News Blog

 Latest News From Our Volunteers in Nepal


Nepal remains one of the poorest countries in the world and has been plagued with political unrest and military conflict for the past decade. In 2015, a pair of major earthquakes devastated this small and fragile country. 

Since 2008, the Acupuncture Relief Project has provided over 300,000 treatments to patients living in rural villages outside of Kathmandu Nepal. Our efforts include the treatment of patients living without access to modern medical care as well as people suffering from extreme poverty, substance abuse and social disfranchisement.

Common conditions include musculoskeletal pain, digestive pain, hypertension, diabetes, stroke rehabilitation, uterine prolapse, asthma, and recovery from tuberculosis treatment, typhoid fever, and surgery.

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Episode 1
Rural Primary Care

In the aftermath of the 2015 Gorkha Earthquake, this episode explores the challenges of providing basic medical access for people living in rural areas.

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Episode 2
Integrated Medicine

Acupuncture Relief Project tackles complicated medical cases through accurate assessment and the cooperation of both governmental and non-governmental agencies.

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Episode 3
Working With The Government

Cooperation with the local government yields a unique opportunities to establish a new integrated medicine outpost in Bajra Barahi, Makawanpur, Nepal.

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Episode 4
Case Management

Complicated medical cases require extraordinary effort. This episode follows 4-year-old Sushmita in her battle with tuberculosis.

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Episode 5
Sober Recovery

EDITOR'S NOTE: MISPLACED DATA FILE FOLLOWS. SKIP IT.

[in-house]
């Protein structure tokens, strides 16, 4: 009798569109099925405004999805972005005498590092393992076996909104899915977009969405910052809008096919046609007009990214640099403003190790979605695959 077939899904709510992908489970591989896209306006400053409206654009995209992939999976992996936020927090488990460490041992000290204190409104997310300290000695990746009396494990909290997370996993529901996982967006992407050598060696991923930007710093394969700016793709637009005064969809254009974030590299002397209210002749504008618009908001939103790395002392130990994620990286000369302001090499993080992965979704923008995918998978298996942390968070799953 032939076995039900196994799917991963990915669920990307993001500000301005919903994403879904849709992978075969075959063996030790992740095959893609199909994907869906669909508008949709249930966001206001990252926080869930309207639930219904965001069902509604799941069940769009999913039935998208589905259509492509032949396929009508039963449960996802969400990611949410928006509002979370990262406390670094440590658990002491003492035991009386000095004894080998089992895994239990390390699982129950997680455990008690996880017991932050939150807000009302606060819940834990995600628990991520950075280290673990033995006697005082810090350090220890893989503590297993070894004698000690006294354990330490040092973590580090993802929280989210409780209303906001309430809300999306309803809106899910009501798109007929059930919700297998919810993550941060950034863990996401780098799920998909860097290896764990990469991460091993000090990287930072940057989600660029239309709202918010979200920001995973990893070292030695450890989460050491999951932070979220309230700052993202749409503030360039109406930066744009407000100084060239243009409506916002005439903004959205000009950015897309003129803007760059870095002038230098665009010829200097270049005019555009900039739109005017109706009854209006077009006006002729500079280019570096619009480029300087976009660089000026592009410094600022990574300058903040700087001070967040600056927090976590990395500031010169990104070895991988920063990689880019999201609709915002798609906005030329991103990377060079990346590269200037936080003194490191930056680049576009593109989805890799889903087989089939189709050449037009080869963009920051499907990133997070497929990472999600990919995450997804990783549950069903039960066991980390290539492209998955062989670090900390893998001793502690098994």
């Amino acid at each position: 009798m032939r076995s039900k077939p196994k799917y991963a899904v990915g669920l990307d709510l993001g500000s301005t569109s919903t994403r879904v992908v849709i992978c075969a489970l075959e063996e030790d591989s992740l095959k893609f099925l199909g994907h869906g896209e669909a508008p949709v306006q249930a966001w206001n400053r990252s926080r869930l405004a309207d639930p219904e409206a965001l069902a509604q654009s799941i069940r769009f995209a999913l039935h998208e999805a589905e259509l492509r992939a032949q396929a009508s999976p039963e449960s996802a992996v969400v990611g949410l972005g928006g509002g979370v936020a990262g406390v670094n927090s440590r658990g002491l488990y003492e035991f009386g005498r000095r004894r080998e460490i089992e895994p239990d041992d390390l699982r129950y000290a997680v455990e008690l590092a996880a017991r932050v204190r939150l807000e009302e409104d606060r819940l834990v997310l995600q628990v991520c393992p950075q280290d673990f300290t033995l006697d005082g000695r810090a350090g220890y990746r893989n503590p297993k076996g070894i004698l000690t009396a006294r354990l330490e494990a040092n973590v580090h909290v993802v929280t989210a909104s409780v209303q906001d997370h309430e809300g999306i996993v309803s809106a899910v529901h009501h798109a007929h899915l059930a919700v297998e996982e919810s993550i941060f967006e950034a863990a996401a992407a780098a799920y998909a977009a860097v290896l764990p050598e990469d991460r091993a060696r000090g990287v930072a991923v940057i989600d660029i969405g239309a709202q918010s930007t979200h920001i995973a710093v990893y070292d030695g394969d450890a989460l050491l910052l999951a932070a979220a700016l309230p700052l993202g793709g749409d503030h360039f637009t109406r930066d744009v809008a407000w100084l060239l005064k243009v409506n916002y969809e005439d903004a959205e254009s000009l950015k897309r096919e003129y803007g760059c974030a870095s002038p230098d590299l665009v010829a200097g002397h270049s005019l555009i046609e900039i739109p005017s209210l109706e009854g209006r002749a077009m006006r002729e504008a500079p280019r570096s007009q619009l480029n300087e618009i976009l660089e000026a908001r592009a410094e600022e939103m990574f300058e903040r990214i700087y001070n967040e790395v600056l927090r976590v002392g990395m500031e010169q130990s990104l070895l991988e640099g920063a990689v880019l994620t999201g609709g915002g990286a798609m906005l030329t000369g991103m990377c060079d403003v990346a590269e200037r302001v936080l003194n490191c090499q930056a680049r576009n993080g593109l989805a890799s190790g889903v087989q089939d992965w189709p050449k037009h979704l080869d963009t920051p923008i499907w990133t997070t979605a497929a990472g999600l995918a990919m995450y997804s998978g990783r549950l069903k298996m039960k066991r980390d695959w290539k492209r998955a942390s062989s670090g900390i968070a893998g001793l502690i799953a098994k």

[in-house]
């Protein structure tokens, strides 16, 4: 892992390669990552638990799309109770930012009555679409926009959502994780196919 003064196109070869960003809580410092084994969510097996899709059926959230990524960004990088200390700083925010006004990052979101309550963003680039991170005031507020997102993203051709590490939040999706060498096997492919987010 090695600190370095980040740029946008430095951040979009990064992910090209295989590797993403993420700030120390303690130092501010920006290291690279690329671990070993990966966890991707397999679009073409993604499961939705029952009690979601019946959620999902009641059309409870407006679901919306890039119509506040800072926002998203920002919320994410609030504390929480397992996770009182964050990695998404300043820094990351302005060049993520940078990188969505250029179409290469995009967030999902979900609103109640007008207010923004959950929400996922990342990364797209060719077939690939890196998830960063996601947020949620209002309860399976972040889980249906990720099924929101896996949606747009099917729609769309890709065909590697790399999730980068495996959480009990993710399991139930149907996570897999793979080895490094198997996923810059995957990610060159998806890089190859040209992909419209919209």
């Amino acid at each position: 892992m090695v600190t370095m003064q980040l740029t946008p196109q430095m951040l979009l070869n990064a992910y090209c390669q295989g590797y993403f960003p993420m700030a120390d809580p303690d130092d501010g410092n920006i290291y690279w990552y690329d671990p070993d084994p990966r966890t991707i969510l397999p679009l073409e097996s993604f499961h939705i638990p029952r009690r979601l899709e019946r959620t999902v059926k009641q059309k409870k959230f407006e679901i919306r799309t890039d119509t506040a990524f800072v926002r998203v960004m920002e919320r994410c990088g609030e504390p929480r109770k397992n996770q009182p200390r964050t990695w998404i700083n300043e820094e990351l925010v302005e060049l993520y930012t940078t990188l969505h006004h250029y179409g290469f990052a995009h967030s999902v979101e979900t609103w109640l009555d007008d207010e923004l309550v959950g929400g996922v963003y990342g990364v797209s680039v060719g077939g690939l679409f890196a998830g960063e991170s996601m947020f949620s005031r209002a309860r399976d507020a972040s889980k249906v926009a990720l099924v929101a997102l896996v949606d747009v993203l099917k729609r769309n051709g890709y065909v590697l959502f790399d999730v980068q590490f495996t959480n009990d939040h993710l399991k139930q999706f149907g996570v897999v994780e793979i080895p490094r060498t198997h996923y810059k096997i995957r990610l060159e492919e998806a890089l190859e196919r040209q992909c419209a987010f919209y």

Drug and alcohol abuse is a constant issue in both rural and urban areas of Nepal. Local customs and few treatment facilities prove difficult obstacles.

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Episode 6
The Interpreters

Interpreters help make a critical connection between patients and practitioners. This episode explores the people that make our medicine possible and what it takes to do the job.

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Episode 7
Future Doctors of Nepal

This episode looks at the people and the process of creating a new generation of Nepali rural health providers.

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Compassion Connects
2012 Pilot Episode

In this 2011, documentary, Film-maker Tristan Stoch successfully illustrates many of the complexities of providing primary medical care in a third world environment.

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From Our Blog

Garret treating a Nepali womanDiane treating a Newari womanWoman with a headacheNewari man with cups

After 15 clinic days our team has provided 1100 acupuncture treatments to over 600 patients. We have had such amazing success at relieving chronic pain, severe headaches and some neurological issues that we have graduated many of our patients on to maintenance treatment schedules. We are now seeing far more complicated cases including gastric ulcers, skin rashes and lesions, congestive heart failure and angina, astronomical numbers of hypertension cases, injuries from physical abuse, and many cases involving malnutrition.

One of the most difficult things we are seeing are patients who have had tuberculosis and have undergone 10-12 months of multi-drug treatment. Between the destructive nature of the disease and the toxic effects of the long-term treatment, these patients have had every system in their bodies ravaged. We hope that with regular acupuncture treatments, herbal medicine, dietary changes and excercise we can slowly help them recover some of their vitality.

We have all settled into a more sustainable treatment pace of about 80 patients per day. This pace allows us to spend more time with each patient while still providing enough treatment capacity to meet the communities needs. It also allows us to take care of ourselves with regular meals and enough rest (something we were certainly lacking the first week or so). We have also found the best shop in town to drink Nepali tea.

Thanks for your continued support... we have enjoyed all of the email! --Andrew

Andrew with interpreter, Mohan
Leith with patient


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Our Mission

Acupuncture Relief Project, Inc. is a volunteer-based, 501(c)3 non-profit organization (Tax ID: 26-3335265). Our mission is to provide free medical support to those affected by poverty, conflict or disaster while offering an educationally meaningful experience to influence the professional development and personal growth of compassionate medical practitioners.

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